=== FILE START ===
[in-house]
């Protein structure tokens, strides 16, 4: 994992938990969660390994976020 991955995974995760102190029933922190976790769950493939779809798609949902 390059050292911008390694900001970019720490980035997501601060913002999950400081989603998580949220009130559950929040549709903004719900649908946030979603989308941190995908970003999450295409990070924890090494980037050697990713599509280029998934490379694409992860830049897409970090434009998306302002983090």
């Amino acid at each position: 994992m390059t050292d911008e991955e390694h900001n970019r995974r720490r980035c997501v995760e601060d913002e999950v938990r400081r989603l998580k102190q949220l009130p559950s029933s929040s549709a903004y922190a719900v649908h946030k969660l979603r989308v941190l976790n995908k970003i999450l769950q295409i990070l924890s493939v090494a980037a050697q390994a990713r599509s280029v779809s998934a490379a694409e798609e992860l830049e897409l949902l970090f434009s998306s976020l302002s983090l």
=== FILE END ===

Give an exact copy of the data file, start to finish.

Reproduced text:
[in-house]
């Protein structure tokens, strides 16, 4: 994992938990969660390994976020 991955995974995760102190029933922190976790769950493939779809798609949902 390059050292911008390694900001970019720490980035997501601060913002999950400081989603998580949220009130559950929040549709903004719900649908946030979603989308941190995908970003999450295409990070924890090494980037050697990713599509280029998934490379694409992860830049897409970090434009998306302002983090």
């Amino acid at each position: 994992m390059t050292d911008e991955e390694h900001n970019r995974r720490r980035c997501v995760e601060d913002e999950v938990r400081r989603l998580k102190q949220l009130p559950s029933s929040s549709a903004y922190a719900v649908h946030k969660l979603r989308v941190l976790n995908k970003i999450l769950q295409i990070l924890s493939v090494a980037a050697q390994a990713r599509s280029v779809s998934a490379a694409e798609e992860l830049e897409l949902l970090f434009s998306s976020l302002s983090l």